This pattern with kite-shaped tiles can be extended to cover any area, but however big we make it, the pattern never repeats itself. Alison Boyle investigates aperiodic tilings, which have had unexpected applications in describing new crystal structures.
Bill Casselman writes about the intriguing amateur mathematician Henry Perigal, who took his elegant proof of Pythagoras' Theorem literally to his grave - by having it carved on his tombstone.
Can you imagine objects that you can't measure? Not ones that don't exist, but real things that have no length or area or volume? It might sound weird, but they're out there. Andrew Davies gives us an introduction to Measure Theory.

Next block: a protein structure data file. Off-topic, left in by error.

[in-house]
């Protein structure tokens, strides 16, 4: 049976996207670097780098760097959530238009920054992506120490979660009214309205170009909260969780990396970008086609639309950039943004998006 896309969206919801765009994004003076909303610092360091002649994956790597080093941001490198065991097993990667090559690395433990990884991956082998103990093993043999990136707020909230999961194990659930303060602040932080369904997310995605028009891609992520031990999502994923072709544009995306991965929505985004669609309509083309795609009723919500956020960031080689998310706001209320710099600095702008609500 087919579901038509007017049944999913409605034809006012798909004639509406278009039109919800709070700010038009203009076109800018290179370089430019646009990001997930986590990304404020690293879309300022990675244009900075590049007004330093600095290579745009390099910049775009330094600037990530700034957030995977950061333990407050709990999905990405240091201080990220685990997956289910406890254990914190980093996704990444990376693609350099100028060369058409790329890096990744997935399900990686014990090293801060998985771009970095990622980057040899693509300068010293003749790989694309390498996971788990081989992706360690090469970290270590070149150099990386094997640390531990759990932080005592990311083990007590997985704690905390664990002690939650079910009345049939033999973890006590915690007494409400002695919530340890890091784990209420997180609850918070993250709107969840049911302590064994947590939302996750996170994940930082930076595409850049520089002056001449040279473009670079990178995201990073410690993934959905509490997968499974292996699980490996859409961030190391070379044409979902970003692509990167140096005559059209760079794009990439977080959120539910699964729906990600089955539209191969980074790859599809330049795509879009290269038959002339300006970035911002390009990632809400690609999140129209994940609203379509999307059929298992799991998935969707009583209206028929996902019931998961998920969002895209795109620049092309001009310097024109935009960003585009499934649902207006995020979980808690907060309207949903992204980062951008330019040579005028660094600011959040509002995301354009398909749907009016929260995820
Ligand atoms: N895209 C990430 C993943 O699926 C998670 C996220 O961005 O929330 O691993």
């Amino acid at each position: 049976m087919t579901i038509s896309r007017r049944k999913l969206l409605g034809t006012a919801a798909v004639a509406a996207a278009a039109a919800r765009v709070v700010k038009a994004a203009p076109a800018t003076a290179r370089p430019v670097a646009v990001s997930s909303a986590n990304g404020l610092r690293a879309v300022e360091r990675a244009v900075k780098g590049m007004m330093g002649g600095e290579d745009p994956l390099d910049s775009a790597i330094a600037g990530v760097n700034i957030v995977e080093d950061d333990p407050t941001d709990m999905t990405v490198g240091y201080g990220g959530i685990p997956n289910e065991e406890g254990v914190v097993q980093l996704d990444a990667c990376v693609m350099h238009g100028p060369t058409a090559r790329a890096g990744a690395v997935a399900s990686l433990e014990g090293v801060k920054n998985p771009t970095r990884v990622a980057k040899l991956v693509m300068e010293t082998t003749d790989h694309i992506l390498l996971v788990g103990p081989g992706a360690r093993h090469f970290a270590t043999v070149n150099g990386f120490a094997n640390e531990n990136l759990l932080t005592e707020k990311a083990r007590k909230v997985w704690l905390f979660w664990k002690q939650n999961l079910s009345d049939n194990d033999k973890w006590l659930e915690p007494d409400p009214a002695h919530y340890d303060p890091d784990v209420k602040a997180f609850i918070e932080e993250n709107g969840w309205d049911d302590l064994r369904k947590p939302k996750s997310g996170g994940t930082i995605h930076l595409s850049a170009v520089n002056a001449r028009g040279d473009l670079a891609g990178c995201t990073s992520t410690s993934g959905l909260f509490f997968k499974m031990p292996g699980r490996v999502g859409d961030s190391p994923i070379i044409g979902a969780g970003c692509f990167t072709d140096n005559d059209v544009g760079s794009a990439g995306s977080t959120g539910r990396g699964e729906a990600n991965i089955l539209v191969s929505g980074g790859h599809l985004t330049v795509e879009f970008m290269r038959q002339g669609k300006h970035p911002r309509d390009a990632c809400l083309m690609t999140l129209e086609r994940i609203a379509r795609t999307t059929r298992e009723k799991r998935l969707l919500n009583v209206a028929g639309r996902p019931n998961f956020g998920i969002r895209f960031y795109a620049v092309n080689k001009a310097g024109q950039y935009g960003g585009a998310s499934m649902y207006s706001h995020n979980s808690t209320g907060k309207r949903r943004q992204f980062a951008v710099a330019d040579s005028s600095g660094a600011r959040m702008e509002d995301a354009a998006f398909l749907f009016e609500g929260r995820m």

Yes, you were right to wish you were in the other lane during this morning's commute! Nick Bostrom tells why we're usually caught in the slow lane.
During World Mathematical Year 2000 a sequence of posters were displayed month by month in the trains of the London Underground aiming to stimulate, fascinate - even infuriate passengers! Keith Moffatt tells us about three of the posters from the series.
As customers will tell you, overcrowding is a problem on trains. Fortunately, mathematical modelling techniques can help to analyse the changing demands on services through the day. Tim Gent explains.